I'm going to guess that you don't have a truly genetically dominant dog and that the dog has learned to take advantage of your handler inexperience. The first clue is that you have a white GSD. While I suppose it is possible that a white GSD could be genetically dominant, I think the odds are low because of the focus of breeding being primarily on coat color and not strong temperament. True genetic dominance has value in the right amount and in the right hands when the dog is being trained in bite work because the right amount of dominance can add power to the bite work. You probably have what you would see on every episode of Cesar Milan's old show, where the dog has taken the leadership role because of the handler. It is also revealing that the person who assessed your dog as dominant and then recommended a gentle leader. A gentle leader on a truly dominant dog is ridiculous. The person in the schutzhund club sound like she gave you bad information and an inaccurate assessment of your dog. I seriously doubt your dog had any good foundation training where food and or prey drive were used to shape behaviors and increase your dog's motivation to be obedient. The pink spot on your dog's nose is likely related to his white coat/pigment. You most likely have a persistent, challenging dog with no foundation training paired with an inexperienced handler. Seriously dominant GSDs can send their handler, even experienced ones, to the hospital. Your dog likely waits four seconds to follow a command because he wasn't provided a motivational foundation. When that occurs, if the dog knows the command and is still hesitant, he gets a fast sharp correction on the prong, but that takes timing and skill and requires experience. Many sport trainers looking for very fast sits and downs still give prong corrections even though the dog had a proper foundation and knows the command. They are punished because the command is followed too slowly. It is not a brutal correction and the dog is not phased. Plus, dogs that have never received proper corrections early often act like they are being killed and get reactive because they have not learned from an early age that a prong correction will not kill them and they manage to work through it, unless they have significant temperament issues. Biting at 8.5 months is common and there are different ways to deal with it, and it will go away with maturity and correct handling. The other good news in addition to not having a truly genetic dominant dog is that you described your dog as social and not dog aggressive, with decent nerves. You are going to have to get some help from a competent trainer, which obviously, is not that easy to find. Then you need to go back and work on foundation training using food and a toy if he has decent prey drive, as well as positive punishment with a prong collar. the problem, I'm guessing, is that you don't have the skills to know what to do. Knowing how to correctly size and use a prong collar takes experience. The problem is fixable, but you need the right help and so far, it sounds like you have received incompetent evaluations of you dog and bad advice. In one photo it looks like you have a harness on your dog, which allows you no control over the dog and gives him a greater advantage in disobeying you.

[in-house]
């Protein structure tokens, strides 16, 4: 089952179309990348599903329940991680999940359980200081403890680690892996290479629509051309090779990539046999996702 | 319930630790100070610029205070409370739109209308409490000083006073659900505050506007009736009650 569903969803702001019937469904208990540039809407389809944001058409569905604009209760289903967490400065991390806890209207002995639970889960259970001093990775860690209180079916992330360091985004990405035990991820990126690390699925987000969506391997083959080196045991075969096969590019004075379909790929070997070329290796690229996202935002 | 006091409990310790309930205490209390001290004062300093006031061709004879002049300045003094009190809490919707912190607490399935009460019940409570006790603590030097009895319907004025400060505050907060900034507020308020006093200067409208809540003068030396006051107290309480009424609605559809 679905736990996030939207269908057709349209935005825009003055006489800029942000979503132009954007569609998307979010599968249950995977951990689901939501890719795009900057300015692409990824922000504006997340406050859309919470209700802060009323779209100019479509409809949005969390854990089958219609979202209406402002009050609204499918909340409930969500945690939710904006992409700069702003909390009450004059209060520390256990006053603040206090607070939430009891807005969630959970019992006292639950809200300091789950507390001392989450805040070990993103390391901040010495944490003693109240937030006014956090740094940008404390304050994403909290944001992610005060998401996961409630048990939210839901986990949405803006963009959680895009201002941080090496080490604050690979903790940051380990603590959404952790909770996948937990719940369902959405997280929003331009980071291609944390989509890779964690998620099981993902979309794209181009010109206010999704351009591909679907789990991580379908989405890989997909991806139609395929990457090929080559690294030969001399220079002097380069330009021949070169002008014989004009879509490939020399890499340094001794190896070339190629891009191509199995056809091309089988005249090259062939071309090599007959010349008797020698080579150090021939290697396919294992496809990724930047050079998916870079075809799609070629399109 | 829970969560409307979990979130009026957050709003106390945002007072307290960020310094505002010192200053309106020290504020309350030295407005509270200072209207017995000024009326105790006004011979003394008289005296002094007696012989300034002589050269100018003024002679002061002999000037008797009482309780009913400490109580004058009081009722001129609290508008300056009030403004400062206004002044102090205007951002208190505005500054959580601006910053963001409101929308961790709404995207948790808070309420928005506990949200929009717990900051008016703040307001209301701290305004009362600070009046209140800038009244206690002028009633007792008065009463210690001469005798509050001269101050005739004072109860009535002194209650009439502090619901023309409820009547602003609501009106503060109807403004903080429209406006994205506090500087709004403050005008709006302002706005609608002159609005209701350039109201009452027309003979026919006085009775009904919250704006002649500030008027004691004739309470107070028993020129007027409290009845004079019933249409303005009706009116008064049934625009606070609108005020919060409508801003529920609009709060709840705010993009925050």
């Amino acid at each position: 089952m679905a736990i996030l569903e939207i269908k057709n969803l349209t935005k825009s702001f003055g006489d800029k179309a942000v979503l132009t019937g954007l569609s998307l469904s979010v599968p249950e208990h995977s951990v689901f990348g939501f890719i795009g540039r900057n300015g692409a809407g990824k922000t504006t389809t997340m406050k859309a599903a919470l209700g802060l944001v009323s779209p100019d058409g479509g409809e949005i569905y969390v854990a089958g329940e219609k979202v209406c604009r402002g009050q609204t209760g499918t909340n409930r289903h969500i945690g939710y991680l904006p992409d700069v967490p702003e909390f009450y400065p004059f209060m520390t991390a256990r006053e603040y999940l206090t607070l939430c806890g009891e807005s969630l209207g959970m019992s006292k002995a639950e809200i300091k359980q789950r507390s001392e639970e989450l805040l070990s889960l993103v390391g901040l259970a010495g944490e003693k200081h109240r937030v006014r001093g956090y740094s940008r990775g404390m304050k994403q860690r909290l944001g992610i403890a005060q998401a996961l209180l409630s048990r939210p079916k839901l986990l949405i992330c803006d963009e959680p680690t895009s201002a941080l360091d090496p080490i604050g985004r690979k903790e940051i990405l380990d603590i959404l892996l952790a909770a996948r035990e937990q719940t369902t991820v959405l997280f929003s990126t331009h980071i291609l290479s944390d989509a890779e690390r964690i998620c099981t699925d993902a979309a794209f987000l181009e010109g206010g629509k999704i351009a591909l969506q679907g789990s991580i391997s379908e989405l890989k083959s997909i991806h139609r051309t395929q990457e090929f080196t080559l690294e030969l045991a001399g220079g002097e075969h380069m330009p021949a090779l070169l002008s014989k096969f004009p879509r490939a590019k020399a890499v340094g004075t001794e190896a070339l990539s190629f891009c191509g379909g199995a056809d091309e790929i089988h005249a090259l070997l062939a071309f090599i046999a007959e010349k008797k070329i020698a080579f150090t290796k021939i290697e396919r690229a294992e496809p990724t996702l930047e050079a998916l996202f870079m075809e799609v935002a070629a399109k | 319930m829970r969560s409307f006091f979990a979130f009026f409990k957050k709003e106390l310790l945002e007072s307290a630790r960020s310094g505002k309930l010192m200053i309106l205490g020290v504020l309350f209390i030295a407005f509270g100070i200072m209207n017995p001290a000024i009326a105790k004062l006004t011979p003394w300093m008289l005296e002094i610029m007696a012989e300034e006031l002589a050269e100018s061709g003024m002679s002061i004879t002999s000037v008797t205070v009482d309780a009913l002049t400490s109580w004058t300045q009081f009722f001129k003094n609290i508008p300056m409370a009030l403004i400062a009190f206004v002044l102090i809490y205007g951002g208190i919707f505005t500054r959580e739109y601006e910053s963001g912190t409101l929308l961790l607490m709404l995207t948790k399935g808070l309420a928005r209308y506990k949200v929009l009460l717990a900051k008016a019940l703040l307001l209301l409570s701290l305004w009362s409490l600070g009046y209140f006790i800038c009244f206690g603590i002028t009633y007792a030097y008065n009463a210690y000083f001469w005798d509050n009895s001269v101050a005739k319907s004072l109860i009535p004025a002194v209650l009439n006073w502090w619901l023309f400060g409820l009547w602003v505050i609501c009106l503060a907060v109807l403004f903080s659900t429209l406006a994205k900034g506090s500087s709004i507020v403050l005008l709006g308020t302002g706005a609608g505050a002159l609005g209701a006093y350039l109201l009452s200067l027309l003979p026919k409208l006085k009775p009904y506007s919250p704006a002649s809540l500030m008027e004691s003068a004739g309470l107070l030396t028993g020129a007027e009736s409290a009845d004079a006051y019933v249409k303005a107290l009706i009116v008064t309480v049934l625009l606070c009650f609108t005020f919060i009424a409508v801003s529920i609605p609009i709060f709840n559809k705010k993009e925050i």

Last edited by Chip Blasiole; 10-17-2019 at 01:40 PM.